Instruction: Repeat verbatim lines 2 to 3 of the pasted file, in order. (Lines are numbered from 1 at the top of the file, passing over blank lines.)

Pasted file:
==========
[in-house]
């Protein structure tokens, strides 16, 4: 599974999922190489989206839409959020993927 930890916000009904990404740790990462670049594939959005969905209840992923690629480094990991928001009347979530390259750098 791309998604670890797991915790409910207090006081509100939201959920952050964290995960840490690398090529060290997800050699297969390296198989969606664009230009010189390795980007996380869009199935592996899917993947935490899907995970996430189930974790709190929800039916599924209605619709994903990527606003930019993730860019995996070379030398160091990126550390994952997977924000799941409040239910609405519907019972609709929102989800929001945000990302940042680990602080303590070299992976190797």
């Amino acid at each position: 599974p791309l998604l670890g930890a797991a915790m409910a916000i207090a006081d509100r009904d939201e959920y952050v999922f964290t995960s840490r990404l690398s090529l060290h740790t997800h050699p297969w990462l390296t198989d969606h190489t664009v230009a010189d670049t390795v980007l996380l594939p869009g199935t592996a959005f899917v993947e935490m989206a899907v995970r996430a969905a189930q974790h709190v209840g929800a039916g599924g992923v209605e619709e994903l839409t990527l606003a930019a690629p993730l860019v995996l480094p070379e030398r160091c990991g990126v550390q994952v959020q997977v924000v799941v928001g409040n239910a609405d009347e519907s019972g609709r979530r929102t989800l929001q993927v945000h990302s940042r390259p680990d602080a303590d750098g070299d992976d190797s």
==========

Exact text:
């Protein structure tokens, strides 16, 4: 599974999922190489989206839409959020993927 930890916000009904990404740790990462670049594939959005969905209840992923690629480094990991928001009347979530390259750098 791309998604670890797991915790409910207090006081509100939201959920952050964290995960840490690398090529060290997800050699297969390296198989969606664009230009010189390795980007996380869009199935592996899917993947935490899907995970996430189930974790709190929800039916599924209605619709994903990527606003930019993730860019995996070379030398160091990126550390994952997977924000799941409040239910609405519907019972609709929102989800929001945000990302940042680990602080303590070299992976190797």
């Amino acid at each position: 599974p791309l998604l670890g930890a797991a915790m409910a916000i207090a006081d509100r009904d939201e959920y952050v999922f964290t995960s840490r990404l690398s090529l060290h740790t997800h050699p297969w990462l390296t198989d969606h190489t664009v230009a010189d670049t390795v980007l996380l594939p869009g199935t592996a959005f899917v993947e935490m989206a899907v995970r996430a969905a189930q974790h709190v209840g929800a039916g599924g992923v209605e619709e994903l839409t990527l606003a930019a690629p993730l860019v995996l480094p070379e030398r160091c990991g990126v550390q994952v959020q997977v924000v799941v928001g409040n239910a609405d009347e519907s019972g609709r979530r929102t989800l929001q993927v945000h990302s940042r390259p680990d602080a303590d750098g070299d992976d190797s």